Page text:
The latest data from the Bureau of Labor Statistics and the National Council of State Boards of Nursing shows that in Texas, Kansas, and across the country, there is no nurse “shortage.” In fact, in Texas, there are nearly 128,000 registered nurses with active licenses who are choosing not to work at the bedside, while in Kansas – a much smaller state by population – that number is almost 20,000. Nationwide, there are more than a million registered nurses with active licenses who are choosing not to work at the bedside because of the hospital industry’s unsafe working conditions. More data and information debunking the nurse “shortage” myth can be found here.
Background On Ascension Profiteering
The conditions driving Austin and Wichita nurses to take unprecedented collective action at their hospitals are part of a broader pattern of Ascension negligence and greed.
Not only are these actions in direct contradiction to the directives of the U.S. Conference of Catholic Bishops for Catholic health care organizations, they have garnered the scrutiny of local and national news media and state and federal regulators, including:
- A November 2021 STAT News investigation described Ascension as a hospital system “moonlighting as a private equity firm,” in an “unprecedented and strikingly unusual” move for a nonprofit chain.
- A December 2022 New York Times investigation into Ascension’s staffing conditions found the hospital “spent years reducing its staffing levels in an effort to improve profitability.”
- A December 2022 Wall Street Journal investigation into Ascension’s deals found it has closed hospitals serving low-income neighborhoods and communities that have private insurance coverage below area median levels – instead choosing to open facilities in wealthier neighborhoods.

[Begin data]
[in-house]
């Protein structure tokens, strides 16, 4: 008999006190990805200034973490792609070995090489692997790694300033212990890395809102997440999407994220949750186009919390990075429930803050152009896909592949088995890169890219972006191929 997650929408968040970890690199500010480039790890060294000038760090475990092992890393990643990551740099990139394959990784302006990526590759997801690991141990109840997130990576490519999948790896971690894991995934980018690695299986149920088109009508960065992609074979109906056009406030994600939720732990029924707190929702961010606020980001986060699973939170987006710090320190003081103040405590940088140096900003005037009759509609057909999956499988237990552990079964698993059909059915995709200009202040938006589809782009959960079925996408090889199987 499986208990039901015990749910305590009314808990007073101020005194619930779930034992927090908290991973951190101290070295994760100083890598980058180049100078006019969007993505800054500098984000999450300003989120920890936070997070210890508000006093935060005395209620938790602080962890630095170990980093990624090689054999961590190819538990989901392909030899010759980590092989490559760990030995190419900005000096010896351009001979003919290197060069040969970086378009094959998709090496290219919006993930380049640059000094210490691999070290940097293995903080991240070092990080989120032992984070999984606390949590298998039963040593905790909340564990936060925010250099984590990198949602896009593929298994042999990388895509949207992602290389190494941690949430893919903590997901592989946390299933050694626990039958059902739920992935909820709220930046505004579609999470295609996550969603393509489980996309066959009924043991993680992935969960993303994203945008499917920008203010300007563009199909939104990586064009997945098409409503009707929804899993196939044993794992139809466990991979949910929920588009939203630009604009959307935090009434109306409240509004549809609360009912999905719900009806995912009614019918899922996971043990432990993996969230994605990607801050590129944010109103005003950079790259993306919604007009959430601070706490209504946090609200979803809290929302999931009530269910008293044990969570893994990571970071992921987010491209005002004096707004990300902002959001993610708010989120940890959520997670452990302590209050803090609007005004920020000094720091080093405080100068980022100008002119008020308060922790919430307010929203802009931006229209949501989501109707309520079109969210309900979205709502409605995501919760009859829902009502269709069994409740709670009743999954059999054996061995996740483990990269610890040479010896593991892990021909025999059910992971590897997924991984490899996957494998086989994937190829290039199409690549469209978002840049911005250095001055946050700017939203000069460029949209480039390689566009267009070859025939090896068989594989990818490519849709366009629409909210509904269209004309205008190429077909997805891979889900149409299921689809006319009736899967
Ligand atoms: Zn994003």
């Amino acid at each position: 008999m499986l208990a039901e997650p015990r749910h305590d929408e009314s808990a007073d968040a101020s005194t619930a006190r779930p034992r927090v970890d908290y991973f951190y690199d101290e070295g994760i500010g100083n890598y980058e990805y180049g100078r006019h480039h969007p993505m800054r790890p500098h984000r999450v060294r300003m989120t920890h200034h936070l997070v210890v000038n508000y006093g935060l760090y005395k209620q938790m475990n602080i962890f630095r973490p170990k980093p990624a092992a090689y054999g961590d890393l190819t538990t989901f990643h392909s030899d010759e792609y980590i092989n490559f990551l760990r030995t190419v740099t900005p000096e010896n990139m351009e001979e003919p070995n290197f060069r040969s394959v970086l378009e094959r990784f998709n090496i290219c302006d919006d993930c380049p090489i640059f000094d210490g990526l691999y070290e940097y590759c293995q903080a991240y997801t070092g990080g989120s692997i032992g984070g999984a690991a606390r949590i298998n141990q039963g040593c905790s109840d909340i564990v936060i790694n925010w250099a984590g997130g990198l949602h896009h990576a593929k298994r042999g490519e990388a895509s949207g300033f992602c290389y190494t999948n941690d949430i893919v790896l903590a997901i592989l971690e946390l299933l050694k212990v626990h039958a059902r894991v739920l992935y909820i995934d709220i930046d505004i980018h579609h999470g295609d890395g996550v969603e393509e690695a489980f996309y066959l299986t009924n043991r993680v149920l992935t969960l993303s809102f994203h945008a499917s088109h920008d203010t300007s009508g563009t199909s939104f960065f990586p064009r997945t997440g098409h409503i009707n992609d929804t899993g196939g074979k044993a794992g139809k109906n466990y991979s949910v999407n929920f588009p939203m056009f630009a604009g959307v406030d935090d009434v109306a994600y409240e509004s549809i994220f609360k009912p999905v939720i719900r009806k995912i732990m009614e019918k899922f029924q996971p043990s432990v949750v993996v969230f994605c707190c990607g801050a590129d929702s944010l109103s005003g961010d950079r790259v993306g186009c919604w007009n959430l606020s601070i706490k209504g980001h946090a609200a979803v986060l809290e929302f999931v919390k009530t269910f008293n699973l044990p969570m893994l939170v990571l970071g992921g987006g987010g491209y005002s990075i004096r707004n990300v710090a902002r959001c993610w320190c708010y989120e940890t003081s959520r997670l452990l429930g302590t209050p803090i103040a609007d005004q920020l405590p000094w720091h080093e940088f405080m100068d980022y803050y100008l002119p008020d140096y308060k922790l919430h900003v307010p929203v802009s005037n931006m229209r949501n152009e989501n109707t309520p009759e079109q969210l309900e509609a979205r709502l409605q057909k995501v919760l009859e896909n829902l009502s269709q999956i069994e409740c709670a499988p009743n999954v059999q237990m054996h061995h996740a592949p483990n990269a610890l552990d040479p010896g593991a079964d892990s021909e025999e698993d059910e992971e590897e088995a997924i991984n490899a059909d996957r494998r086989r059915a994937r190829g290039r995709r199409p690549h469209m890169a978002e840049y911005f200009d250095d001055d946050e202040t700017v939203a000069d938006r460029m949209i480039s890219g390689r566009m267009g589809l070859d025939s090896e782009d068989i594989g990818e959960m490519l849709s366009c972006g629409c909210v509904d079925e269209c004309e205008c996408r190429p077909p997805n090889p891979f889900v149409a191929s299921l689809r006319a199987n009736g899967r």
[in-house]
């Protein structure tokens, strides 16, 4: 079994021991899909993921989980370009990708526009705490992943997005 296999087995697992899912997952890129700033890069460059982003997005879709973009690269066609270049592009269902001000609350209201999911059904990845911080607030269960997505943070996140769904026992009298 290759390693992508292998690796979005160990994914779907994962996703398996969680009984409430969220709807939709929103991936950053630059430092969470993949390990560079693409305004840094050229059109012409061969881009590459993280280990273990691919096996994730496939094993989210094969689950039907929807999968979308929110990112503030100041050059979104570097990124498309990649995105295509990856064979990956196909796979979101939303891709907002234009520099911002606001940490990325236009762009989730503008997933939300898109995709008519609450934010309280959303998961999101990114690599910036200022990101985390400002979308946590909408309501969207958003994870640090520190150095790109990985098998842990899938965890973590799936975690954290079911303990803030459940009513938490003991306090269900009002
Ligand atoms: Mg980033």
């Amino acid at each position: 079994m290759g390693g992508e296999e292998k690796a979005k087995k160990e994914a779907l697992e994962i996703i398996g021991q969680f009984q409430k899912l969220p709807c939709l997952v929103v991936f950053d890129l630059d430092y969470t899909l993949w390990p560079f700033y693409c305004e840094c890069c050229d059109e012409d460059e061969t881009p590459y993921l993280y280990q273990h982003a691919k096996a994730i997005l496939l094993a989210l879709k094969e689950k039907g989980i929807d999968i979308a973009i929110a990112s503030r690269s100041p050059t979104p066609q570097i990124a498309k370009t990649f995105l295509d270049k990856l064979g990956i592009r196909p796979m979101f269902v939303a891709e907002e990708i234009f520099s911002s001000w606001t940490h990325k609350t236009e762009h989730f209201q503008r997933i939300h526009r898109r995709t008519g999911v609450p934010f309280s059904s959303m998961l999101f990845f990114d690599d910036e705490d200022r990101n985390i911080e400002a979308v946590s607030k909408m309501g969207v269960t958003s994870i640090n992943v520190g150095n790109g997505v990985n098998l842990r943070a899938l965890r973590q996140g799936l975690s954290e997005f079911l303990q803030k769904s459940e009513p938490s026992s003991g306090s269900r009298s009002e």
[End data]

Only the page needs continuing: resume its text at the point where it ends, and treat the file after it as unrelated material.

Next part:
- Two separate reports in January 2023 from Milwaukee, Wis., showed “disruptions to patient care, long wait times in the emergency department, delayed surgeries and staff concerns about patient safety” at Ascension facilities.
- A January 2023 lawsuit filed by Travis County, Texas, officials for a breach of contract by Ascension-owned Dell Seton Medical Center, arguing Ascension had not complied with “its commitments to…the low-income Travis County residents who depend on Central Health for healthcare services.”
- A February 2023 letter to CEO Joseph Impicciche by U.S. Sen. Tammy Baldwin called into question Ascension’s nonprofit status and mission-driven values.
A snapshot of Ascension’s financials show that, despite Ascension’s stated benevolent mission, it acts like a for-profit corporation putting dollars over patient care:
- $19.5 billion: cash reserved by Ascension as of June 2022
- $5.7 billion: Ascension’s net income in 2021
- $13 million: Ascension CEO’s compensation package in 2021
- $41 billion: managed by Ascension’s investment arm as of 2021
- $1 billion: value of Ascension’s private equity operation
- 1.9: percent of operating expenses that go to charity care, far below the 2.6 percent that is the national average
Ascension is the second-largest Catholic nonprofit health system in the country. In fiscal year 2021, Ascension reported a net income of more than $6.4 billion, and the system’s CEO took home a compensation package worth more than $13 million.
Background On NNOC/NNU At Ascension
Ascension Seton Medical Center in Austin:
- 900 nurses represented
- Sept. 21, 2022 – formed the largest private-sector nurse union in Texas by voting to join NNOC/NNU
- Nov. 17, 2022 – held a rally to mark the start of their contract negotiations
- April 6, 2023 – held an informational picket to call attention to retention crisis
- June 1, 2023 – voted to authorize strike by 98 percent
Ascension via Christi St. Francis Hospital in Wichita:
- 650 nurses represented
- Nov. 10, 2022 – formed the first private-sector union in Wichita in the city’s largest hospital by voting to join NNOC/NNU
- Feb. 13, 2023 – held a rally to mark the start of their contract negotiations
- May 31, 2023 – voted to authorize strike by 93 percent
Ascension via Christi St. Joseph Hospital in Wichita:
- 300 nurses represented
- March 9, 2023 – voted to join NNOC/NNU, making them the second Ascension-owned hospital in Wichita to create a nurses union
- May 22, 2023 – held a rally to mark the start of their contract negotiations
- June 13, 2023 – voted to authorize strike by 90 percent
On June 15, 2023, at Ascension’s headquarters in St. Louis, RNs from all three hospitals provided more than 10 days of advance notice to allow for alternative plans to be made for patient care.